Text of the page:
How someone handles wins and losses reveals much. Competition does not create character. It unveils it. Both winning and losing gracefully are skills all humans need. Why? Because anytime people are on opposite teams — there will inevitably be a winner and a loser. Losing is an unavoidable part of life, even for the most successful people. None of us can traverse through life without ever facing the experience of defeat.

In the face of loss, how do you want to be remembered?

*Originally published on KevinMD.com



The Many Firsts of the 2020 Election

There is something special about being a “first.” First to go to college; first to start a business; first write a book, etc. Becoming the first person to achieve something is remarkable because it sets a precedent for what is possible. What once seemed unattainable is now alive and well in living color.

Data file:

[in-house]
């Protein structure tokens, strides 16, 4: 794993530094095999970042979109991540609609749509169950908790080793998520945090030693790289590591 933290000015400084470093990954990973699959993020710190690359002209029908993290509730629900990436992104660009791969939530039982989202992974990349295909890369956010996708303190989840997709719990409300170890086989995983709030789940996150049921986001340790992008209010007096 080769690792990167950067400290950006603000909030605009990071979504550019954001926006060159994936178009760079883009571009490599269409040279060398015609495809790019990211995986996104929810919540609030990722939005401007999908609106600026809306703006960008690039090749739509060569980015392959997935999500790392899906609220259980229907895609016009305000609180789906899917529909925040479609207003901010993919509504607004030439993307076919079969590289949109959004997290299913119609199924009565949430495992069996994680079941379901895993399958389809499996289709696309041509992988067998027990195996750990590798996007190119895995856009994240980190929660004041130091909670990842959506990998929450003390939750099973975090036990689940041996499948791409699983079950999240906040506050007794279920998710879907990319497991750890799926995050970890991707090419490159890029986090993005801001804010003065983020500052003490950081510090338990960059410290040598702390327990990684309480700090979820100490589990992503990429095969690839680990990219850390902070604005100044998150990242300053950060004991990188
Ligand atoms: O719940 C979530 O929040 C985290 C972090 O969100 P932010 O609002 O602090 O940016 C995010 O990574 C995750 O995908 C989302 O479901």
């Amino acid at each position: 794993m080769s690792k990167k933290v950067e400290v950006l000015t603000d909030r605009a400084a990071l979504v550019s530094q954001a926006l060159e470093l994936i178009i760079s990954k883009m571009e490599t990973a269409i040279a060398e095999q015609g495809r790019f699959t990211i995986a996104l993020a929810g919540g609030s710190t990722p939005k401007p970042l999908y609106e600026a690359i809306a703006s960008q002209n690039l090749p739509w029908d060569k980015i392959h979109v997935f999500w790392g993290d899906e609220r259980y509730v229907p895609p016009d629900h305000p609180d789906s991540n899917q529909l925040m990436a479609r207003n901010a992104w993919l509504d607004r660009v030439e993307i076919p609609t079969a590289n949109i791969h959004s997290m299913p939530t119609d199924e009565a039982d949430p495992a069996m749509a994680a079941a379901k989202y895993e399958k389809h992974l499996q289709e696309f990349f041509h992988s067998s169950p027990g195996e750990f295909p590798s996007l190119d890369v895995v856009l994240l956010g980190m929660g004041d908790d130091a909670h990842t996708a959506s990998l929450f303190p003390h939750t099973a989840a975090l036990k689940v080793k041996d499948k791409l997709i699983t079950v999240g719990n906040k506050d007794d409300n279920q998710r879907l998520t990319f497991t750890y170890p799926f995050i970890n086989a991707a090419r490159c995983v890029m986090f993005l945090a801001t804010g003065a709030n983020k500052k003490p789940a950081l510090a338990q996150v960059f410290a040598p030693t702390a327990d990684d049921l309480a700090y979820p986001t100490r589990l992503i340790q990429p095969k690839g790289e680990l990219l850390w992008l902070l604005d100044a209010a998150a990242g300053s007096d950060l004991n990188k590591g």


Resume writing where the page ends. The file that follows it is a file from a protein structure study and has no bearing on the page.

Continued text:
Kamala Harris has made history as the first female vice president-elect of the United States and will also be the first woman of color to hold this title.

She joins several women in politics who have become the first in many categories. Alexandria Ocasio Cortez, the youngest woman ever to serve in Congress. Republican Stephanie Bice, the first Iranian-American to serve in the House. Cori Bush, the first African-American woman to serve in the U.S. House of Representatives from Missouri. Yvette Herrell, the House’s first Republican Native American woman. And Sarah McBride, the first openly transgender female senator, to name a few.